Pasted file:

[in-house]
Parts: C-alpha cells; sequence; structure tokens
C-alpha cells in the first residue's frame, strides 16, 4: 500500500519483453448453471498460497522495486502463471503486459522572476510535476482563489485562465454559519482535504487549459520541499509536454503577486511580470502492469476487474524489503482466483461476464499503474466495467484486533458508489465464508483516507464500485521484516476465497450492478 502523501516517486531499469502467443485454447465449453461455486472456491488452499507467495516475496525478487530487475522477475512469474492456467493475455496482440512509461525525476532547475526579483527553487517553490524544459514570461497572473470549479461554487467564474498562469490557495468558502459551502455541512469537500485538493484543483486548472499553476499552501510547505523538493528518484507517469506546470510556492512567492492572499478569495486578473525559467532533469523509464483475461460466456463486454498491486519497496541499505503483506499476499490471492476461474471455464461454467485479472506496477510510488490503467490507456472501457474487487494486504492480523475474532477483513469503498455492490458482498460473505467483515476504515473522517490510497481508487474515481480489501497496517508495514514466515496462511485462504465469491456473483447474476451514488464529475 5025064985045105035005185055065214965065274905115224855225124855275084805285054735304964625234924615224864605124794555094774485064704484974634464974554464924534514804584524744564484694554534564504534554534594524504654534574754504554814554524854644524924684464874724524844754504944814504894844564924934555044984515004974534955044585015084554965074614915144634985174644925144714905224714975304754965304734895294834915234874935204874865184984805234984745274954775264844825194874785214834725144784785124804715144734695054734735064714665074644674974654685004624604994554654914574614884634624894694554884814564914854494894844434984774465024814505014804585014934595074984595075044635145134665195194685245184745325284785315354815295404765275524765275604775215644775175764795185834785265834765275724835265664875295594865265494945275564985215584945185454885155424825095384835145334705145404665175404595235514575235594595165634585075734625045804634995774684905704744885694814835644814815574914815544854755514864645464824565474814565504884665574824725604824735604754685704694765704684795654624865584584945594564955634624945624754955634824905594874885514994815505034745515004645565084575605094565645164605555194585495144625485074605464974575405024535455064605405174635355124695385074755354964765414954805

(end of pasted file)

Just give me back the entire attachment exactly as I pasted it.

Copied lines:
[in-house]
Parts: C-alpha cells; sequence; structure tokens
C-alpha cells in the first residue's frame, strides 16, 4: 500500500519483453448453471498460497522495486502463471503486459522572476510535476482563489485562465454559519482535504487549459520541499509536454503577486511580470502492469476487474524489503482466483461476464499503474466495467484486533458508489465464508483516507464500485521484516476465497450492478 502523501516517486531499469502467443485454447465449453461455486472456491488452499507467495516475496525478487530487475522477475512469474492456467493475455496482440512509461525525476532547475526579483527553487517553490524544459514570461497572473470549479461554487467564474498562469490557495468558502459551502455541512469537500485538493484543483486548472499553476499552501510547505523538493528518484507517469506546470510556492512567492492572499478569495486578473525559467532533469523509464483475461460466456463486454498491486519497496541499505503483506499476499490471492476461474471455464461454467485479472506496477510510488490503467490507456472501457474487487494486504492480523475474532477483513469503498455492490458482498460473505467483515476504515473522517490510497481508487474515481480489501497496517508495514514466515496462511485462504465469491456473483447474476451514488464529475 5025064985045105035005185055065214965065274905115224855225124855275084805285054735304964625234924615224864605124794555094774485064704484974634464974554464924534514804584524744564484694554534564504534554534594524504654534574754504554814554524854644524924684464874724524844754504944814504894844564924934555044984515004974534955044585015084554965074614915144634985174644925144714905224714975304754965304734895294834915234874935204874865184984805234984745274954775264844825194874785214834725144784785124804715144734695054734735064714665074644674974654685004624604994554654914574614884634624894694554884814564914854494894844434984774465024814505014804585014934595074984595075044635145134665195194685245184745325284785315354815295404765275524765275604775215644775175764795185834785265834765275724835265664875295594865265494945275564985215584945185454885155424825095384835145334705145404665175404595235514575235594595165634585075734625045804634995774684905704744885694814835644814815574914815544854755514864645464824565474814565504884665574824725604824735604754685704694765704684795654624865584584945594564955634624945624754955634824905594874885514994815505034745515004645565084575605094565645164605555194585495144625485074605464974575405024535455064605405174635355124695385074755354964765414954805